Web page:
« السابقةمتابعة »
THE PARISH AND VICARAGE,—VIVIAN, OF STOKE, FIRST VICAR.-ADVOWSON GIVEN BY HENRY III. TO HIS SON EDMUND, WITH NEWCASTLE.KING EDWARD I. CALLS THE TITLE IN QUESTION,-RECTOR NICHOLAS DE AUDLEY.-POPE NICHOLAS'S VALOR. SUBSEQUENT PATRONAGE OF THE CHURCH, GRANTED BY QUEEN ELIZABETH TO SIR W. SNEYD.— REVENUE IN TIME OF HENRY VIII.-RECENT COMMUTATION OF TITHES, AND PRESENT REVENUES.-ETYMOLOGY OF WOLSTANTON.-HISTORY OF ST. WOLSTAN,-HIS ANCESTRY SETTLED AT DIMSDALE. THE CHURCH DESCRIBED-MONUMENTS IN THE CHANCEL-ELEGANT ONE OF SIR W. SNEYD. MARRIAGES REGISTERED IN CROMWELL'S TIME. NEW MARRIAGE ACT,-PAROCHIAL DIVISIONS AND EXPENDITURE.-UNION WITH BURSLEM. ANCIENT PAROCHIAL NOTICE. COINS FOUND AT GOLDEN HILL IN VILL OF OLDCOTT. THE SEVERAL HAMLETS AND PARTS DESCRIBED, VIZ. WOLSTANTON, KNUTTON, CHESTERTON, RED-STREET POTTERY AND GLASS-HOUSE, APEDALE FURNACE AND HALL. -CHATTERLEY, BRADWELL, DIMSDALE, CHELL, OLDCOTT, GOLDEN-HILL, RANSCLIFF, BRIERYHURST, KIDSGROVE COLLIERIES, CHURCH, AND SCHOOL.-HARECASTLE TUNNELS.-MOW-COP, STADMORESLOW, HARRITHURSFIELD, NEWCHAPEL, GRAMMAR-SCHOOL. WEDGOBSERVATIONS ON RURAL NAMES.
INCREASED VALUE OF
WE proceed, as we have already intimated our intention of doing, to say something relative to the Ecclesiastical History of the Parish of Wolstanton, of which Tunstall forms a part. The living is a Vicarage, in the patronage of Ralph Sneyd, Esq.; who is also Impropriator of the great Tithes; which have belonged to his ancestors since the ninth year of Queen Elizabeth, when the Advowson and Impropriation of the Rectory were granted, by the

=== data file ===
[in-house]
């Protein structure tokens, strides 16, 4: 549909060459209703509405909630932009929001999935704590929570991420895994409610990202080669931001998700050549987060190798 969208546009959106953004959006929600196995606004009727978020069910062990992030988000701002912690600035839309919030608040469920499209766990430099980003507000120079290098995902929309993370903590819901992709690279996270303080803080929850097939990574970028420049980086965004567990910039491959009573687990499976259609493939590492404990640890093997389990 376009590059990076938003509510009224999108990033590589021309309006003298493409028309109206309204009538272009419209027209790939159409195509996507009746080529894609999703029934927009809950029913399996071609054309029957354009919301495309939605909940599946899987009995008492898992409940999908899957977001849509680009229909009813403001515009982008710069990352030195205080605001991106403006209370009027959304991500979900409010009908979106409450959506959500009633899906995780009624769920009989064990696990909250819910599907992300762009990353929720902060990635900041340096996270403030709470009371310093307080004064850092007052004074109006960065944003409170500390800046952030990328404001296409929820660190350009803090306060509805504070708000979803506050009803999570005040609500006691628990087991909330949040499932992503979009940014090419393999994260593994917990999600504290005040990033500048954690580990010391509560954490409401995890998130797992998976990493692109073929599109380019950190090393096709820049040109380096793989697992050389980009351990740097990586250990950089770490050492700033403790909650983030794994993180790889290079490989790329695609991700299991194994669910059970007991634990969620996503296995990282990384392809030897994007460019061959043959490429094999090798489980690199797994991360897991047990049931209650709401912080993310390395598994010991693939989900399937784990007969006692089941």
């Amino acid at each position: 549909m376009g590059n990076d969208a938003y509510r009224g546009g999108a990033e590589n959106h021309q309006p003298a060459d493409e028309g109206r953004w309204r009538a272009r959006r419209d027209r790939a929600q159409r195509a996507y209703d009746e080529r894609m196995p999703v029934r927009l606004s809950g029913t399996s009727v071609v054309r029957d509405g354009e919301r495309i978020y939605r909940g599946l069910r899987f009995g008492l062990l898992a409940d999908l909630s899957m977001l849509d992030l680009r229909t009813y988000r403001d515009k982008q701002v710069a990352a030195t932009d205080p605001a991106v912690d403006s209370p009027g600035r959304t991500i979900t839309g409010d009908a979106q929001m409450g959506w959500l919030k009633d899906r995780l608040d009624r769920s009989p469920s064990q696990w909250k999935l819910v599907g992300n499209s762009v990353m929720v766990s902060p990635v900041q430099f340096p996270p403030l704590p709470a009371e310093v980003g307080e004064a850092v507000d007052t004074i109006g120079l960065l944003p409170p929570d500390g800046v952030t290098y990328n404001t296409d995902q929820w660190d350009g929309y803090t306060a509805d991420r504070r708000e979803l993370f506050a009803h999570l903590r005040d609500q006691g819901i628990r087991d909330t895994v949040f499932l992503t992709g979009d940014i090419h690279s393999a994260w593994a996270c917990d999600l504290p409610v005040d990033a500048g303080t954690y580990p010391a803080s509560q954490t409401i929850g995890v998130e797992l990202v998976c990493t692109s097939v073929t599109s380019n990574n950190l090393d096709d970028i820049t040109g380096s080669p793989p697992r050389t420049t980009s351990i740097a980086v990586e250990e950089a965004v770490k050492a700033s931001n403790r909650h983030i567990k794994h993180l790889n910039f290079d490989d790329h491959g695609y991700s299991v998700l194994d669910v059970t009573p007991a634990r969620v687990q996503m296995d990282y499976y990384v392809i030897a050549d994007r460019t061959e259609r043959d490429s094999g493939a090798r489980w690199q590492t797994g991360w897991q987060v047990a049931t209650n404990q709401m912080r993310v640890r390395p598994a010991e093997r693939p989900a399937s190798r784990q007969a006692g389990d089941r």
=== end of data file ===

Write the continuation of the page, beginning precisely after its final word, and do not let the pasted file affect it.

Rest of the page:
Crown, (Aug. 20, 1567,) to Sir William Sneyd; who was not only a valiant warrior, but a zealous champion of the principles of the Reformation.
The circumstance of the living being a Vicarage, would lead to the conclusion of its having been, formerly, annexed to some monastic foundation; but such never was the fact and it forms one of the very few exceptions to the almost uniform history of Vicarages, in the Kingdom, which have mostly arisen by the appropriation of the church to some Religious House; whereupon the Abbot and Monks appointed a substitute (Vicarius,) to perform the duties of the Parish; endowing him with the small tithes, and other minor profits, but keeping the great tithes, and principal revenues, to themselves.